Experiencing new and exciting things is not only the central theme to Netflix’s Unbreakable Kimmy Schmidt, it’s something Tituss Burgess says he’s going through right now. Burgess and his eccentric creation—struggling singer/actor Titus Andromedon—are the breakout stars of the comedy, which follows Kimmy Schmidt (Ellie Kemper) as she restarts her life in New York City after being trapped in a doomsday cult for 15 years. Although Burgess’ spotlight didn’t come from extreme circumstances, he is nonetheless navigating through uncharted waters.
Burgess, who got his start on Broadway (Jersey Boys, Good Vibrations), met Kimmy Schmidt creators Tina Fey and Robert Carlock on the set of 30 Rock, where he guest-starred as Tracy Jordon’s wife’s flamboyant sidekick D’Fwan. Meeting Fey and listening to direction on set was an early challenge. “It was hard not to fan-out,” he says. “I heard her but I didn’t hear her… I’m sure she said some good information; I couldn’t tell you.”
But Burgess left an impression, and when it came to creating Kimmy’s roommate, Titus Andromedon, Fey and Carlock had their archetype. “It was written with me in mind,” Burgess says, adding that in his portrayal of the diva crooner he is able to exercise creative freedom in a collaborative atmosphere. “The characterization is all me. I can say, ‘I’m having difficulty with (something in the script),’ and they are quick to repair it.” And although Burgess and his TV alter-ego share a similar theater background, the two don’t necessarily communicate the same emotionally. “They had to request several times for me to be more extreme in my choices,” he says. It took a boost from the wardrobe department to bring out the boisterous, self-obsessed New Yorker that we’ve seen on the show. “Once I saw the costumes, I knew who he was and what he was about.”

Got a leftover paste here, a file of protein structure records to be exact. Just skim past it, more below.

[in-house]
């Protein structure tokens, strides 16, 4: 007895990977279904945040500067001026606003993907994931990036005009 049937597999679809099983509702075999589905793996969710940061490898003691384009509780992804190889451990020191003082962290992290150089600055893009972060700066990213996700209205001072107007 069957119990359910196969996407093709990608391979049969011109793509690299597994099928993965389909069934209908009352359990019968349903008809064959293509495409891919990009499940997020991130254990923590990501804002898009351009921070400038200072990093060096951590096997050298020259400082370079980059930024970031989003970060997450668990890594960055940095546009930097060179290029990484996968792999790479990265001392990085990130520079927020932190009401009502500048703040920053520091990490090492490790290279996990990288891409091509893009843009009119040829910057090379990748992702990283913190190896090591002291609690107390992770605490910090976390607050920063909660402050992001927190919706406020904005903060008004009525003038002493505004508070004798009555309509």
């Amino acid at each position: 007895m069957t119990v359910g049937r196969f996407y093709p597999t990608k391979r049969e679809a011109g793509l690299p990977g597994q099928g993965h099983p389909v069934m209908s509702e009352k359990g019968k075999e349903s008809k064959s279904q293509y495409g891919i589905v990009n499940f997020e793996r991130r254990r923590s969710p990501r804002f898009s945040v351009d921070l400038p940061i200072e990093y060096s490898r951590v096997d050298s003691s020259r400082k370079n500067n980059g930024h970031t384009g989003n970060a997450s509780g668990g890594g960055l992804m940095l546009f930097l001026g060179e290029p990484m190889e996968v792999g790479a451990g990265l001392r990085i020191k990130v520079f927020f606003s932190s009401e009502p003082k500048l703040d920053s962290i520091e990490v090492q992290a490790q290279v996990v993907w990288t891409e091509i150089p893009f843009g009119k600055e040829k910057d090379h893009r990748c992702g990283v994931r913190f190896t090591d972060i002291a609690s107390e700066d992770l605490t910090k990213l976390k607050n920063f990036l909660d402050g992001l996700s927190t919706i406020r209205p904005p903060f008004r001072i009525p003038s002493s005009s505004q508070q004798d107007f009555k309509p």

Though Burgess has enjoyed success on the stage, the newfound recognition on TV has been welcome. “It is a new version of my life that I am working to integrate because I’ve not had these type of opportunities before,” he says. “I have always thought to do my best work. It is comforting that I have been on the proper trajectory this whole time.” Indeed. The Broadway veteran already has received a Critics Choice Television Award nomination for best supporting actor in a comedy series and has some buzz going into this week’s Emmy nominations voting period.
Despite his own success, Burgess acknowledges that the reception of the series could have gone either way. “I thought to myself, either it’s going to live in a world where no one gets it or it’s going to live in a world where everyone accepts it right away and we have lots of fun,” he says. Thankfully for him and for the show’s creators, the latter was true. Kimmy Schmidt was picked up by Netflix for two seasons when NBC dropped the series last year. In addition to the start of production on season two, which Burgess and his Kimmy Schmidt cohorts will commence on August 18, he also is dabbling with his Broadway roots. “I’m writing a musical with Rick Elice (Jersey Boys),” he says, although mum about the finer details of the project.
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